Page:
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Thanks Eddie (& Aileen). I spoke with both my diesel mechanic and regular mechanic about all the options. Going the full modification route on my ’03 2500 duramax seemed to be a lot of cash that would not have been recovered when I finally sold it. The main factor was the “certified” payload and towing capacity of the truck. I couldn’t get a straight answer from the spring shop referred by the dealer that this was a “national” certification of the payload. My daughter had a brief relationship with a state trooper. He told her that in Florida, an undersized tow vehicle involved in an accident could be classed as a felony in certain cases. Given the ever-increasing govt regulations, I didn’t want to chance it. Plus, the ’03 Silverado was starting to nickle and dime me to death. The ’14 3500HD is a real beast. Very happy with it, although I too have been looking at Heavy Duty trucks for a tow vehicle. There are a few websites around. http://www.hhrvresource.com has some awesome rig pics.
We tinted the windows in our old Montana (the 2000). Bought limo tint mylar film in the automotive dept at a local Walmart. (We were bored one day). It worked pretty well on the smaller windows. The key is to have a lot of patience, a steady hand, clean windows, have a clean work area with a good cutting board, and a sharp utility knife. We used one of the segmented blades that are typically for wallpapering. It was a challenge keeping hair away from the film with 2 dogs and a cat with us at the time. The rig had a very large picture window in the back and we couldn’t find a piece of the same material that was big enough. We found something but is wasn’t as clear. I thought about bringing it to a pro tint shop to do the back window but it dropped down on the priority list. Our new rig came with dark tinted windows so we don’t flash anyone outside… at least during the daytime ;). Paul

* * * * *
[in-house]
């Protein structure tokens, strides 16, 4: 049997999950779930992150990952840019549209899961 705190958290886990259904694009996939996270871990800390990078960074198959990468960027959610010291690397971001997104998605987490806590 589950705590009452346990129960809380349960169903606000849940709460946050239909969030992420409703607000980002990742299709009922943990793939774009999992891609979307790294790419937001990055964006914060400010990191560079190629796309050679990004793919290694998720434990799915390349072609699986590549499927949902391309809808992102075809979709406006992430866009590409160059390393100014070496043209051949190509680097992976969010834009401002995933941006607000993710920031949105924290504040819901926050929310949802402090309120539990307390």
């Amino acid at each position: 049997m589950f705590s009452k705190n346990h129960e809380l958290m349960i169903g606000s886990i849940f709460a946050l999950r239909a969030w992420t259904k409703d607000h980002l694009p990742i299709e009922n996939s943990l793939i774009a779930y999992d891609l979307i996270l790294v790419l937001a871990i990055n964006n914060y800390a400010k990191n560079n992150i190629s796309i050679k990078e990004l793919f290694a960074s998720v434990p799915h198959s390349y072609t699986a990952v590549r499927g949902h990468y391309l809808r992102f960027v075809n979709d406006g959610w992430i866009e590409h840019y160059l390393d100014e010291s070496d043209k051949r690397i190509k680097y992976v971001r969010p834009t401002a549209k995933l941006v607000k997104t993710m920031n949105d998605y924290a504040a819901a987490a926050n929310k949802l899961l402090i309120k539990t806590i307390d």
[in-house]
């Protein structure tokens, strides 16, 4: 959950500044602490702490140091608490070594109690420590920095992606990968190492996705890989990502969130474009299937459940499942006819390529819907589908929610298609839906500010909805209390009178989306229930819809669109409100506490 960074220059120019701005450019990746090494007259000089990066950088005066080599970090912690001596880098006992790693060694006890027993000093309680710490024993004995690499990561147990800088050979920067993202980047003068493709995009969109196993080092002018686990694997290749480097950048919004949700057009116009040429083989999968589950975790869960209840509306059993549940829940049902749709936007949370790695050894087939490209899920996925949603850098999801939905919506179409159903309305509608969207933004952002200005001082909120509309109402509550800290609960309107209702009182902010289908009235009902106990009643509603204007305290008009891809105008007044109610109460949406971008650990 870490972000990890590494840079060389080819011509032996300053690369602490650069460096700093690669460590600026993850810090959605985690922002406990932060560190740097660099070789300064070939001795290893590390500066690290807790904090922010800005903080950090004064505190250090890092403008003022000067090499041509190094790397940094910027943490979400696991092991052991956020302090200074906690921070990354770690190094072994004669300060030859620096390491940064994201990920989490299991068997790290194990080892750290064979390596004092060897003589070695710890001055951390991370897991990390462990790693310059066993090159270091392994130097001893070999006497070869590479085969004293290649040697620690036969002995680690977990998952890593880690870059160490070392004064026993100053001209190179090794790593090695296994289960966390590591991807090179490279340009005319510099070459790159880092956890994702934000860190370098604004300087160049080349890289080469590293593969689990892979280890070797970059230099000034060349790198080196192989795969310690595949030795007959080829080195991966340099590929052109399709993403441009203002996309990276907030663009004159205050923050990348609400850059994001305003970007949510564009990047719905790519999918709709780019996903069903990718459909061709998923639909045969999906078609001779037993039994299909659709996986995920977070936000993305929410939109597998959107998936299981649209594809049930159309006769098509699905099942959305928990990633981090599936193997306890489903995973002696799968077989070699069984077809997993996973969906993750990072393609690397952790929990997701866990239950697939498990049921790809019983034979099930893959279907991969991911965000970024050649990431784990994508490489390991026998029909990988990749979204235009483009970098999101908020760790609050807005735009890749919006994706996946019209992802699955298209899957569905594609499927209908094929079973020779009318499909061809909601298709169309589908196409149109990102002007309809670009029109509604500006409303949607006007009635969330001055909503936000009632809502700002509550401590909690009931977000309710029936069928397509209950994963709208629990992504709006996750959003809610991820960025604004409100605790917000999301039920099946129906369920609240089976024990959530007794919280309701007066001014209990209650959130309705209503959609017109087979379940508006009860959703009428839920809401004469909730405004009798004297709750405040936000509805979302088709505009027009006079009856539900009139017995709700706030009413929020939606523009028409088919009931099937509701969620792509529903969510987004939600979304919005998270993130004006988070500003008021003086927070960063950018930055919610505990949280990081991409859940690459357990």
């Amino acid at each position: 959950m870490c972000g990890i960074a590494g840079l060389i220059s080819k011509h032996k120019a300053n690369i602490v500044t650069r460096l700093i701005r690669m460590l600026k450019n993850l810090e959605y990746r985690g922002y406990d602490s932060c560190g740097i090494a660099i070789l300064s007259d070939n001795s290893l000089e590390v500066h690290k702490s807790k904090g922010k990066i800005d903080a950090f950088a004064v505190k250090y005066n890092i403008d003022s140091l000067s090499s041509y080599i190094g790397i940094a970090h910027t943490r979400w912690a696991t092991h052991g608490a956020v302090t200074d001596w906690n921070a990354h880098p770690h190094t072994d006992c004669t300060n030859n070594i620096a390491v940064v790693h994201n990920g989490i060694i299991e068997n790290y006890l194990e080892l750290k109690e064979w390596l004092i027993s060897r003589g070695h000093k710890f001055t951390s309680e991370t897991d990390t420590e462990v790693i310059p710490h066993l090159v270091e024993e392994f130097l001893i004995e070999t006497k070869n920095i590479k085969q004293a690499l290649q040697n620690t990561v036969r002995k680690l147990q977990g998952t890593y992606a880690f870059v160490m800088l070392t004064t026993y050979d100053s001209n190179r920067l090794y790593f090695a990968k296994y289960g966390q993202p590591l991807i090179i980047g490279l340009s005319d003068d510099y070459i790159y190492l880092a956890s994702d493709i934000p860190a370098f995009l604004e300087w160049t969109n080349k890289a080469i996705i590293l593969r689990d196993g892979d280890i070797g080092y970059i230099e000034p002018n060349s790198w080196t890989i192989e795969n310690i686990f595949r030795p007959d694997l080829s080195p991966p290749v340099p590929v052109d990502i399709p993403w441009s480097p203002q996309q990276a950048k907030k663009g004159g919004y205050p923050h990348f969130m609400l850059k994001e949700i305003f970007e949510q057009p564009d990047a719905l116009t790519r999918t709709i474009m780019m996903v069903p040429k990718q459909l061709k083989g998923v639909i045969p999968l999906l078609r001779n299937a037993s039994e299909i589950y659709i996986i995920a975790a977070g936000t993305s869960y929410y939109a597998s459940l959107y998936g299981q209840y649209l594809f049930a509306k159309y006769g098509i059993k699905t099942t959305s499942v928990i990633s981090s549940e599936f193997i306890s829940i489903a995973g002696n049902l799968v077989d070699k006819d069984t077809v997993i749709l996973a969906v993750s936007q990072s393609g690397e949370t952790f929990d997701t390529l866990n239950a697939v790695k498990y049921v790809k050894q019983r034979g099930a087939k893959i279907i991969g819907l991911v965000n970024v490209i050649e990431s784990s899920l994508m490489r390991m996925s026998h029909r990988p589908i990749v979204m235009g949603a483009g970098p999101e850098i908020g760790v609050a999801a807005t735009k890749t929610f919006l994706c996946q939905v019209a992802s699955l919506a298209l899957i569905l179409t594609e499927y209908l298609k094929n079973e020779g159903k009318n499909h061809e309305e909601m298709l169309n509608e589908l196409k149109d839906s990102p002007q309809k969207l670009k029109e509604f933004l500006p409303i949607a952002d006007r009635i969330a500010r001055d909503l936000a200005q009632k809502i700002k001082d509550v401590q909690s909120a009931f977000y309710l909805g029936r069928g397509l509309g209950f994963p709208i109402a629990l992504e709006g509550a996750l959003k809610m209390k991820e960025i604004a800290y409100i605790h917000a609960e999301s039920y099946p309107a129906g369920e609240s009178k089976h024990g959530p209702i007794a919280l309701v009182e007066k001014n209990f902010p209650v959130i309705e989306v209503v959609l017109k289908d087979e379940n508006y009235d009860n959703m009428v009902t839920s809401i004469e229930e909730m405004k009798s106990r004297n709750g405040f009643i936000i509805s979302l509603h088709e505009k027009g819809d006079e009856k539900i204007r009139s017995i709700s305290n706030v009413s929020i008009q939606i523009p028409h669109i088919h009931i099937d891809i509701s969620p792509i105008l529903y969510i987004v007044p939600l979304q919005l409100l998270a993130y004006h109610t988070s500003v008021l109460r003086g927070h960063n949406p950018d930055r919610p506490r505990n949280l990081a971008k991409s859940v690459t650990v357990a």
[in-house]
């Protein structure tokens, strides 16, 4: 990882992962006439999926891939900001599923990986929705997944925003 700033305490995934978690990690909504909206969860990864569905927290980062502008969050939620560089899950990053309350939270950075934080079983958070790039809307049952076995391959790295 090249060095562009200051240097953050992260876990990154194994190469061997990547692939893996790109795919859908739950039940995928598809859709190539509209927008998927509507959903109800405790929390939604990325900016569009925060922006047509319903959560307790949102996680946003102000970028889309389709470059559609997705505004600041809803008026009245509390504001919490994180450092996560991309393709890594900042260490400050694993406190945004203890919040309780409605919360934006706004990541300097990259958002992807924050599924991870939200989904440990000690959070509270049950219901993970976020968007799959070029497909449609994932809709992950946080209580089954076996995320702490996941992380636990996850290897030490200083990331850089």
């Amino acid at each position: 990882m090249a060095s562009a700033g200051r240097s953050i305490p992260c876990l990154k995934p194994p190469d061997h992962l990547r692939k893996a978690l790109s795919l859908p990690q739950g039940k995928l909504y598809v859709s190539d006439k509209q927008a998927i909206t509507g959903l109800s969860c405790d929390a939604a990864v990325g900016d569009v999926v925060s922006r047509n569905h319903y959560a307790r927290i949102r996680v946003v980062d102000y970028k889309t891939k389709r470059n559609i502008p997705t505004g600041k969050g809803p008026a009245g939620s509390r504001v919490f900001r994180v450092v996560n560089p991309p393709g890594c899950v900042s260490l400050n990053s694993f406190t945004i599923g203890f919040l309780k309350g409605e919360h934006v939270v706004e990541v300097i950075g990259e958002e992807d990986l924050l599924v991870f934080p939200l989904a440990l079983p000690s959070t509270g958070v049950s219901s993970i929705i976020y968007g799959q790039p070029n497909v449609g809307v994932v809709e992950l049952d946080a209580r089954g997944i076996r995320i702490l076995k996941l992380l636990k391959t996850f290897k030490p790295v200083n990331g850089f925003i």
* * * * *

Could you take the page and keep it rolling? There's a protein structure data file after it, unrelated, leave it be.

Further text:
Thanks for the info on the EZ-lube axles. I need to find a better grease gun. My mechanic wanted to use his pneumatic grease gun, but I saw in the manual that it is not recommended due to chance of blowing out the seals.
Anyone have experience with Dexter EZ-Lube axles? My fifth wheel has these. There is a grease fitting under a rubber cap on the hub. To lubricate, jack up the wheel so it spins freely, put a grease gun on the fitting and slowly add grease. It will push the old grease out around the gun tip. Add grease until new grease starts coming out around the tip (all the while spinning the wheel). Camping world insists that these still need to be re-packed the old fashioned way every year or two (for $300+). Instinct tells me it’s just a sales ploy. Any thoughts? Paul.
Don’t take my post as anything against a spring company. Things need replacing or need additional stabilizing. Just keep it based on what the manufacturer certified the vehicle for. Paul.